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I am grateful to NetGalley for providing an advance copy of this book in exchange for my honest review.

The subtitle of this book is “The Many Faces of The Native American”.  This book, was first published in 2017 and is now updated for publication in 2021. It is  essentially a summary of a 20 Volume series by the photographer Edward Curtis, originally published between 1907 and 1930.

This is a fascinating, well presented book. It is the story of a photographer, determined, perhaps obsessed,  with documenting the Native American Indian at a time when their culture, way of life and populations were disappearing from the American landscape. Curtis devoted some 30 years of his life to the project, capturing in film and photography , what he considered to be “…the last hurrah of the American Indian”. 

The Introduction provides important background material on Curtis. He was a successful portrait photographer in Seattle. He had a family and was financially secure. He also traveled widely to remote areas, with national organisations including the US National Geographic Society and Forrest Service. These travels and his interactions with Native Americans seem to have prompted Curtis to embark on his 30 year quest of photographing a disappearing people and their lifestyle

Theodore Roosevelt, president at the time, wrote the introduction to Volume One of Curtis’ eventual 20 volume project and financial support was provided by the financier JP Morgan during subsequent travels and publications.

Although there were many photographers active in taking pictures of the American Indian at the time of his project, few approached their subjects with the sensitivity of Curtis. He apparently gained trust and respect by spending significant time living with his subjects, getting to know their ways of life and customs. In his photography and in his written notes and descriptions, he was clearly sympathetic to the plight of his subjects.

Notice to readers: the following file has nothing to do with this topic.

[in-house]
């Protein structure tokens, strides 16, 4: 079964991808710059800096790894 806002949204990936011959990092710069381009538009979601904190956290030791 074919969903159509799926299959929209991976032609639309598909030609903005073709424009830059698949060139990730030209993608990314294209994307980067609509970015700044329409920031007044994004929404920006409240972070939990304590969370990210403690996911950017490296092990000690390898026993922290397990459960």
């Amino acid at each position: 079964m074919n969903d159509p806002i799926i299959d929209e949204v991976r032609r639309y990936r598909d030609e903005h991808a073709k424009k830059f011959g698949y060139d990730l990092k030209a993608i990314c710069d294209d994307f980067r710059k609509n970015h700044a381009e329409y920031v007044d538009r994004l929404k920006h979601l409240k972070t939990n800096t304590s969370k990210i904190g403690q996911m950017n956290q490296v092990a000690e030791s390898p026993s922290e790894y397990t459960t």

Curtis is portrayed in the introduction as more than someone merely active in documentation photography. Using classic portraiture techniques, plus carefully arranged garments, props and backgrounds, his photos were artistic rather than merely documentation. It was this approach to his portrait photography of American Indians that much later brought his work criticism of embellishing his subjects.

The 20 Chapters of the book mirror the original 20 volumes published by Curtis. Each volume covers a geographic area of North America, representing several Indian tribes. The photos, a selection of those from the original volumes, at first appear somewhat monotonous but become more interesting when provided with some context. The context comes from a brief description of each photograph, discussing the subject and composition, often with reference to Curtis’ original notes. Nevertheless, the portraits almost always show a sad, stoic face, with few smiles or other signs of joy. The exception being the final chapter, in which Curtis photographed Alaskan Native Indians. These people seems less influenced by the impact of Western ‘civilisation’ and appear more content and even happy in their portraits.